Temperature Control

Steady Temperature

As mentioned earlier, fermentation is a critical process in brewing. You can have the perfect wort and the ideal yeast but if the fermentation doesn't go well due to temperature variations, the result will not be great beer.

Fermentation Fridge

A Typical Fermentation Fridge

The easiest way for the home brewer to control temperature is to modify a fridge (preferably a larder fridge, which does not have an ice box to get in the way) by adding a heater and a temperature control unit. There are numerous forum topics posted by members who have made their own fermentation fridges if you want details - do a search.

I can safely say that adding a fermentation fridge to my own brewing set up has made more difference to the beer I make than any other single factor, especially when it comes to producing consistently good beer. Yes, if you're lucky the temperature in your chosen brewing space will be just right, the weather won't change and your beer will be great. However, I've had many brews where this didn't happen and where I had no power to correct the situation with the result that the beer developed off flavours. The worst thing of all is a sudden rise in temperature due to hot weather, which can ruin an otherwise promising beer - if it gets cold you can raise the temperature fairly easily, but cooling your beer down is much more tricky.

Brew in Cooler Weather Only

If you don't have either the space or the inclination to use a fermentation fridge, there are alternatives. You could use a heating belt or heat mat, available from many home brew stockists. These simply go underneath or around the fermenter and maintain a sufficiently high temperature under cold ambient conditions. However because these devices can't provide cooling when it gets too warm, you will have to avoid making beer in the summer months unless you have a cellar or other stable, cool area available.

Cooling Coils

If you're one for DIY gadget building, it's also possible to create a cooling system that goes around the fermenter or even sits in the beer. These are simply pipes through which cool water is passed to prevent the wort getting too hot. While I've seen examples of these built by home brewers, in my view a fermentation fridge is easier to make and easier to run, so I don't really recommend them as a solution for the average brewer!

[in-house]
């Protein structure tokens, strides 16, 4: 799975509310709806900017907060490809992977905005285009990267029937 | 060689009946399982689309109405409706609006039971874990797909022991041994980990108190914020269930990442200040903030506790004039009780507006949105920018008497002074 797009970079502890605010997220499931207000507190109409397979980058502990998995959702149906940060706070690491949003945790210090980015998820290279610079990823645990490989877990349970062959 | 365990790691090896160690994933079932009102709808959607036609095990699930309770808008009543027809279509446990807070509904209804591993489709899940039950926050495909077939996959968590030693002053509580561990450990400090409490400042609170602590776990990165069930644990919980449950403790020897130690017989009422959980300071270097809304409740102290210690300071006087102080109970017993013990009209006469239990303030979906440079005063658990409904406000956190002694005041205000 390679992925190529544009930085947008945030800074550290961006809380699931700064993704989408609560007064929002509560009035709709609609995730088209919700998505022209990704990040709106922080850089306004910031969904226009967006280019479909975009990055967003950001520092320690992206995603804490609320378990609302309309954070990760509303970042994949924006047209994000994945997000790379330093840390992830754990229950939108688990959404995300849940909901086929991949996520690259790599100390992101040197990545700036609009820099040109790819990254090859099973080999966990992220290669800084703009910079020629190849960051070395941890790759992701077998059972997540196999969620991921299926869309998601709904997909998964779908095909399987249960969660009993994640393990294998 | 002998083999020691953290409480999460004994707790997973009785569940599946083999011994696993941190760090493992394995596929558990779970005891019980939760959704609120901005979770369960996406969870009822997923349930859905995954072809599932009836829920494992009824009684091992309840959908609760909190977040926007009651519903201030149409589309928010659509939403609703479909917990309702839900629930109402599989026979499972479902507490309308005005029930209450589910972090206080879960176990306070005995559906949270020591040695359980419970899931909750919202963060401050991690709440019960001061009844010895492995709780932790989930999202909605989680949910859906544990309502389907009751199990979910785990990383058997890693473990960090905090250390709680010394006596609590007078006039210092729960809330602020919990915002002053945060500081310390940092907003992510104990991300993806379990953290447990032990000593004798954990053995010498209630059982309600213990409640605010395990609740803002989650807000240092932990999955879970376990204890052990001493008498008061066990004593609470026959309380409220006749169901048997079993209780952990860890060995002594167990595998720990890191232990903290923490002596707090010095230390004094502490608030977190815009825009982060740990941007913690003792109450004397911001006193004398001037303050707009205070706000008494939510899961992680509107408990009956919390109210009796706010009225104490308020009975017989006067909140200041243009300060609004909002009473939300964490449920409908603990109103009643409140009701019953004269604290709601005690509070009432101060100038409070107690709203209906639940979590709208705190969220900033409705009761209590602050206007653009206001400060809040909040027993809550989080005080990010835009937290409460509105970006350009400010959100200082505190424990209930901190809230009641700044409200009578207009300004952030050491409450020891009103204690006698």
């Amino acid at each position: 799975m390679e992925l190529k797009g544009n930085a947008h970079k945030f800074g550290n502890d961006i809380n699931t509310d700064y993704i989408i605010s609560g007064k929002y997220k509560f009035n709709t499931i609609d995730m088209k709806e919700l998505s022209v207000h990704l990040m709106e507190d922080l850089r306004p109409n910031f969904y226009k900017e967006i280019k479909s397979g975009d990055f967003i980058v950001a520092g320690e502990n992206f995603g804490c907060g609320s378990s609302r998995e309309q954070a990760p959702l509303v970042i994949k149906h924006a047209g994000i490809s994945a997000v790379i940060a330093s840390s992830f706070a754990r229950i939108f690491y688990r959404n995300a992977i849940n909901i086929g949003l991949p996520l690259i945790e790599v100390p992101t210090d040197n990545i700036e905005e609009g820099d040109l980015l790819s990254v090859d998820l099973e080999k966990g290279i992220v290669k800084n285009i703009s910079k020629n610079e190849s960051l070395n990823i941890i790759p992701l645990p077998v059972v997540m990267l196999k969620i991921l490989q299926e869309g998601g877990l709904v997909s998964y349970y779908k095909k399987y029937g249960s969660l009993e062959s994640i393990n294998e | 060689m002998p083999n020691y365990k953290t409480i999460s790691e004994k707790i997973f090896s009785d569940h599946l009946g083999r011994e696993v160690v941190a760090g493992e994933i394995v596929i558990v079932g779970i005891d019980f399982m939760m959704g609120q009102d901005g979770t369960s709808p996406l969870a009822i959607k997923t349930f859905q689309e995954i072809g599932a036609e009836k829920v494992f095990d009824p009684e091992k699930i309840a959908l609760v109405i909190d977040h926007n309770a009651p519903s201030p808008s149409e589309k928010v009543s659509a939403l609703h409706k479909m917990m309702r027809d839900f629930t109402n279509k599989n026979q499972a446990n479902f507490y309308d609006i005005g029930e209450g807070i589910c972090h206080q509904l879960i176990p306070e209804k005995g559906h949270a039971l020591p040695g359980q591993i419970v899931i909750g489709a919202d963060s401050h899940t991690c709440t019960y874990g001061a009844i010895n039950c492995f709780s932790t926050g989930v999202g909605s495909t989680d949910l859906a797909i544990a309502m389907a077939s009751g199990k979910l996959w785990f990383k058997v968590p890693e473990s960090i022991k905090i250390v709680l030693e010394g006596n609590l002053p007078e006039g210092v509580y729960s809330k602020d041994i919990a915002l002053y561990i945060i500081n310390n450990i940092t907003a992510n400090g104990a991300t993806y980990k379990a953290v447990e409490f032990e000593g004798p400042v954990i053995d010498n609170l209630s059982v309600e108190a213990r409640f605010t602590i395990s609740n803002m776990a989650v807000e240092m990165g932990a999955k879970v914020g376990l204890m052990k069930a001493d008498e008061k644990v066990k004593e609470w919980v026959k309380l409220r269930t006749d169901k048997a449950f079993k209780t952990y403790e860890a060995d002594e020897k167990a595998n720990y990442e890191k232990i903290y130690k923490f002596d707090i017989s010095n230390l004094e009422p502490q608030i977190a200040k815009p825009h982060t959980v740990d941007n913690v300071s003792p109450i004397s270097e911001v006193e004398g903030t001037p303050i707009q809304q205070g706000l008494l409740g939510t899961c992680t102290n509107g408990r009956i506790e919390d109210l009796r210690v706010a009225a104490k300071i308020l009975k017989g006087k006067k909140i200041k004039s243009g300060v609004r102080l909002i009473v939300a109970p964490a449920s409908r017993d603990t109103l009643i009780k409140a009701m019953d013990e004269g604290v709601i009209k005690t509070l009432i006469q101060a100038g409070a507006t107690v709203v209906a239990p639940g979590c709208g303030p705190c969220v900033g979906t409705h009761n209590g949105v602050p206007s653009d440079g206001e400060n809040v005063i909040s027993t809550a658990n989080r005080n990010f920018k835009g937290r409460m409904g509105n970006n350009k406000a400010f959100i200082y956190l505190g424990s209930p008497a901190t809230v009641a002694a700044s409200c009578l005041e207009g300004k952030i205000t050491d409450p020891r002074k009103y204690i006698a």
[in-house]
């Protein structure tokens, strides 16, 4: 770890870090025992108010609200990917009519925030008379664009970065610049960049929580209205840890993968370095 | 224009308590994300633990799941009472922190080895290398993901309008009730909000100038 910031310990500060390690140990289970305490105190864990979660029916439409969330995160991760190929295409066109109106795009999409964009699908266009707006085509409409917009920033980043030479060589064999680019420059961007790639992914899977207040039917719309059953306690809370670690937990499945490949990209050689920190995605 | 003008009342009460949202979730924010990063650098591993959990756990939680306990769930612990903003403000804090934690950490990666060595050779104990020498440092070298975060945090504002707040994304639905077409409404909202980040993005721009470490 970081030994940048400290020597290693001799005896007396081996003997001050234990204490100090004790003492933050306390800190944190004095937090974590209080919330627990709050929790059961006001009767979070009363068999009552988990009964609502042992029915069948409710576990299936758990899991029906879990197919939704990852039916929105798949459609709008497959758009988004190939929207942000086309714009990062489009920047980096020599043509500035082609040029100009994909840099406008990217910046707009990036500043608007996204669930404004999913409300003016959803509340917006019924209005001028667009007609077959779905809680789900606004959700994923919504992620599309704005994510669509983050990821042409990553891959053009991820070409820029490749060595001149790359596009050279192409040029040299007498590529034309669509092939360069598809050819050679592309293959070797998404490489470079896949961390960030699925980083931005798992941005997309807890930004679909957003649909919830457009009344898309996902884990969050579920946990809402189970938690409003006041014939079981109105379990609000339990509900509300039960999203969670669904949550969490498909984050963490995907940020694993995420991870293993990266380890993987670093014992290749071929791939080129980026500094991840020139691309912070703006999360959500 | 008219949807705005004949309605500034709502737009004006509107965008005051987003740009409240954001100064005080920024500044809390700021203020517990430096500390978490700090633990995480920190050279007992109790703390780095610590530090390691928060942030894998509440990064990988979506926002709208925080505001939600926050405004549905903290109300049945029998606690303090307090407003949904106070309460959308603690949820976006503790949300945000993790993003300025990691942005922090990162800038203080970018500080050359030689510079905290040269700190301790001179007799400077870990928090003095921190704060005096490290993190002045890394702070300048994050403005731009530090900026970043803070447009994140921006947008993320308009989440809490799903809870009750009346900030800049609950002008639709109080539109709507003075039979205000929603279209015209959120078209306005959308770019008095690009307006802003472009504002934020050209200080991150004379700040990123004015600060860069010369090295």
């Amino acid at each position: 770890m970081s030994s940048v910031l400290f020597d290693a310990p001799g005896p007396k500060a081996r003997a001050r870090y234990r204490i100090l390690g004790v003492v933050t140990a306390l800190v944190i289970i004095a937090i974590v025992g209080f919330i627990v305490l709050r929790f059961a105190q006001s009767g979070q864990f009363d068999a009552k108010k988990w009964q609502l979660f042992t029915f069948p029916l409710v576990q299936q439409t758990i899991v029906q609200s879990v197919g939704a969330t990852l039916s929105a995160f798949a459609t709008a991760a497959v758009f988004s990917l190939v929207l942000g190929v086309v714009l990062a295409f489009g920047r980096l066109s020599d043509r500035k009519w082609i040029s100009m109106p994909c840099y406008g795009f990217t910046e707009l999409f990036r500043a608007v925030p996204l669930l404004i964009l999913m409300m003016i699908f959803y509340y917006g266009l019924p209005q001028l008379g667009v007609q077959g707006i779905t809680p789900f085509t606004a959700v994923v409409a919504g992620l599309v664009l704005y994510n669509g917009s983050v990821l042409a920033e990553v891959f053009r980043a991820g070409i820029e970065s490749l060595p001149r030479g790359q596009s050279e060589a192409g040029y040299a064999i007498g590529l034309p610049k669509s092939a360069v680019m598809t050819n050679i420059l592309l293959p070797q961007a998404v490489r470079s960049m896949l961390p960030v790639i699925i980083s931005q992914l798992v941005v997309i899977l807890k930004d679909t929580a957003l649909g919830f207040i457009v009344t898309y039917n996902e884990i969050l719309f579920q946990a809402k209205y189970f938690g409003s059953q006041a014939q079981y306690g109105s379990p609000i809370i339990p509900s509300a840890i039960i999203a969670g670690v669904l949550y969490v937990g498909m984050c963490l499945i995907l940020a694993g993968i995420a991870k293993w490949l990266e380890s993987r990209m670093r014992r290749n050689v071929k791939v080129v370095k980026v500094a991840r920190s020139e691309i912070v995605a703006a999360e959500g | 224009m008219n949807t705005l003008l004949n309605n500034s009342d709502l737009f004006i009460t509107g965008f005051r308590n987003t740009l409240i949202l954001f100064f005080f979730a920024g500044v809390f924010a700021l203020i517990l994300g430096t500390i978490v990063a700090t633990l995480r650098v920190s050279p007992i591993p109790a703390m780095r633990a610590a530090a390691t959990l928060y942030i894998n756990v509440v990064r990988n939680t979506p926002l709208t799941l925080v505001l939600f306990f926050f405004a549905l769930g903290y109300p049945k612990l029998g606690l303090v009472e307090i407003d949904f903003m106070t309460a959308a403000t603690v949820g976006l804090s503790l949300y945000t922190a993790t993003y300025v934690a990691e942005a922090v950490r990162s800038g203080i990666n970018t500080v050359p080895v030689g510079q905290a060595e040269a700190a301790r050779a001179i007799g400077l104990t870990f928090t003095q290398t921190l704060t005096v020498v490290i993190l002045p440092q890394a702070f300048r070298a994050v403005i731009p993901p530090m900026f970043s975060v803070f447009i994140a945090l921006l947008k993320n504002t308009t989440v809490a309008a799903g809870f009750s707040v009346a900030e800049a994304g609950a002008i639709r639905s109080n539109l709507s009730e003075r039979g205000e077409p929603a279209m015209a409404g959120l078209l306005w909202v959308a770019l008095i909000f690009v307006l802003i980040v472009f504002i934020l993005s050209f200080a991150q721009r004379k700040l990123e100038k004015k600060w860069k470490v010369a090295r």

Historically, these devices, called attemperators, were used by commercial breweries, however more modern refrigeration methods have taken over in most cases.

Crash Cooling and Lagering

These are two techniques that are invaluable to the brewer and which simply cannot be done without a brew fridge.

Crash Cooling

This is the process of reducing the temperature of the wort to below the working temperature of the yeast. This technique can be used to arrest fermentation early, and get a sweeter, more full-bodied beer. It is also useful for speeding up the clearing process, as yeast will settle more quickly when the beer is cold. Typically, the beer might be cooled to between 10 º C and 16 º C.


As the name suggests this is the production of lager by the traditional process of a prolonged secondary fermentation at very low temperatures (as low as 1 º C). Typically the beer would spend several weeks in secondary fermentation, then much longer in maturation. With a brew fridge you can get the temperature exactly where you want it for as long as you need it.

Jim's Beer Kit Privacy Policy - PLEASE READ

Copyright Information: This site designed by Jim Dunleavy